Friday, November 12, 2010


I’m in Washington DC, the home of Ellington…waiting for a train :-) and suddenly, in my head I'm hearing the melody of one of Duke's most revered compositions written with Paul Francis Webster (and probably Strayhorn too), "I Got It Bad, And That Ain’t Good.” Why? well your opportunity for a little investigation, right?  Here's what I found out.

The song is a rite of passage for any singer or player with a passing fancy for jazz, and it’s absolutely everywhere, beginning with this film “shortie of Ellington’s original 1941 performance , featuring Ivie Anderson,

DukeEllington 1941-I got it bad
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and later, with Ella and Sarah and Louis and Billie and Nina and Dianne et al. Eventually we find out that Ellington, Webster (and probably Strayhorn) wrote one for the ages - a classic that has touched the collective consciousness in places where you would least expect; with Cher and Gladys Knight and Carly Simon and in a delicious twist, Frank Sinatra, who adds confident masculinity to a song originally written with a feminine lead in mind. The amazing orchestra led by Nelson Riddle doesn’t hurt Frank's effort either.
As I listen to Sinatra’s version, from a 1957 album called "A Swingin' Affair", curiosity is peaked and I start to poke around. Fittingly, "I Got it Bad…" was the cornerstone of a pioneering theater production called “Jump For Joy” – conceived and staged by Duke Ellington and Billy Strayhorn in 1941. The music and the story behind it provides a fascinating glimpse into the giddy days of exploding and new found world-renown for the Ellington organization just a few months before Pearl Harbor, the war and all the life-changes that ensued.
Ellington and Strayhorn
Jump For Joy was, in the parlance of the day, an “all black musical review” and as Ellington expressed, was intended to be “a show that would take Uncle Tom out of the theater, eliminate the stereotyped image that had been exploited by Hollywood…and say things that would make the audience think.” One minor detail - that kind of thinking in the 1940’s (50's, 60's, 70's etc) was at best, incendiary – at bottom, it proved to be life threatening for many blacks , including the cast member who was beaten up after one performance and even Duke himself, who received death threats and a place in the FBI files.
Even so, the production had a seismic effect in the artistic community - its director was Nick Castle a famous choreographer for 20th Century Fox. Charlie Chaplin gave advice at rehearsals, Orson Welles offered to make the show a Mercury Theater production and Mickey Rooney wrote a song featured in the production - “Cymbal Rockin’ Sam”. Langston Hughes was asked for a contribution and promptly wrote “Mad Scene from Woolworth’s.” Financial backing poured in from a long list of movers and shakers including film producer Joe Pasternak and actor John Garfield.
Opening night was July 10th 1941 at The Mayan Theater in downtown Los Angeles with 60 cast members, including The Ellington Orchestra, many Hollywood notables, and soon to be stars, including 19 year old Dorothy Dandridge.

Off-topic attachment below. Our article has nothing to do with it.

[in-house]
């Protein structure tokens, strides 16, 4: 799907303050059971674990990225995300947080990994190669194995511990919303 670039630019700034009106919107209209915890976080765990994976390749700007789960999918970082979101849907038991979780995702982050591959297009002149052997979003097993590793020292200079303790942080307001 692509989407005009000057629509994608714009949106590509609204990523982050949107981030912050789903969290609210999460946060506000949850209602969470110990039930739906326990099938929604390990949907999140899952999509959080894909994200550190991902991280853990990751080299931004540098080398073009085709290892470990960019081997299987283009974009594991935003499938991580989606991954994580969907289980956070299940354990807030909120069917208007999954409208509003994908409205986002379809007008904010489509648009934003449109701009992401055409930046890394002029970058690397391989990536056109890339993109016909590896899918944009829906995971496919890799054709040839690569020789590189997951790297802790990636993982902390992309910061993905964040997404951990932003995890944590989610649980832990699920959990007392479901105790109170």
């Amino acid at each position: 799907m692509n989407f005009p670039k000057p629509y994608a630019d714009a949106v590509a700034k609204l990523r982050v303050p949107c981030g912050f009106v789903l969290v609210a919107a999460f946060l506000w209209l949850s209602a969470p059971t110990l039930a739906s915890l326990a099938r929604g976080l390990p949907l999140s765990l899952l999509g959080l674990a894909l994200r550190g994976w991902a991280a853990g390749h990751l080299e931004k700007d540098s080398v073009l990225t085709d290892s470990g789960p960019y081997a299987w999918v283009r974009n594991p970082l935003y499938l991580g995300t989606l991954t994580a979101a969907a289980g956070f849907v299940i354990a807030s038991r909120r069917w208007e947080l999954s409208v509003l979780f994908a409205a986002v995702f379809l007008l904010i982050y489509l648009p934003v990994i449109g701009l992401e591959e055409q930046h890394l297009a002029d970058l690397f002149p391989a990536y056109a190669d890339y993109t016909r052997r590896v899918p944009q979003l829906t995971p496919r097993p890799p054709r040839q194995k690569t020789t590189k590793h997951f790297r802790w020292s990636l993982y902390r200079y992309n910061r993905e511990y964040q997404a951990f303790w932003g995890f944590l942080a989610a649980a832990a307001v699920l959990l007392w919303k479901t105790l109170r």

The Mayan Theater - Los Angeles
Upon entering the theater you were handed a detailed program complete with a glossary of “hep” terminology translations; “groovy” was transformed from “in the know” , “fellow” became “cat” and so on. What followed was an evening of, as Ellington put it “no crying, no moaning, but entertaining, and with social demands as a potent spice”, all in rebellion against traditional representations of blacks on stage and screen. The Ellington Orchestra featured in the show is considered to be the best in the organization’s 83 year history; at the creative core were Ben Webster, (the orchestra's first regular tenor saxophonist and one of the most influential musicians of his generation) and Jimmy Blanton, who is arguably the most important jazz bassist ever. It was during this time that Blanton contracted the tuberculosis that took his life in July 1942. He was only 22.

After 3 months and 100 performances, Jump For Joy was essentially retired in the fall of 1941, until the release of a 1958 recording by Cannonball Adderley
which stripped away the theatrical aspects and added strings and a remarkable supporting cast that included Bill Evans and Jimmy Cobb – along with Adderley, Cobb and Evans were members of the Miles Davis Quintet at the time and the 3 recorded Kind Of Blue a few months prior; The Jump for Joy sessions were completed just two days after they had taken part in Miles’ recording of George Gershwin's opera “Porgy and Bess”. Ironically, Ellington’s Jump For Joy was in many ways an antithetical reaction to Porgy; consider the juxtaposition of the Porgy's "Bess You is My Woman Now" and Jump for Joy's "Uncle Tom's Cabin is a Drive In Now."
Cannonball also condensed the original 31 piece score down to ten fabulous tracks and the thrilling solo he plays on "I Got It Bad..." is inspired to say the least. But did he know the story behind the song? Who knows…but without a doubt Cannonball Adderley joined the generations of music lovers who have kept and will keep this important work of art playing for generations to come. SW

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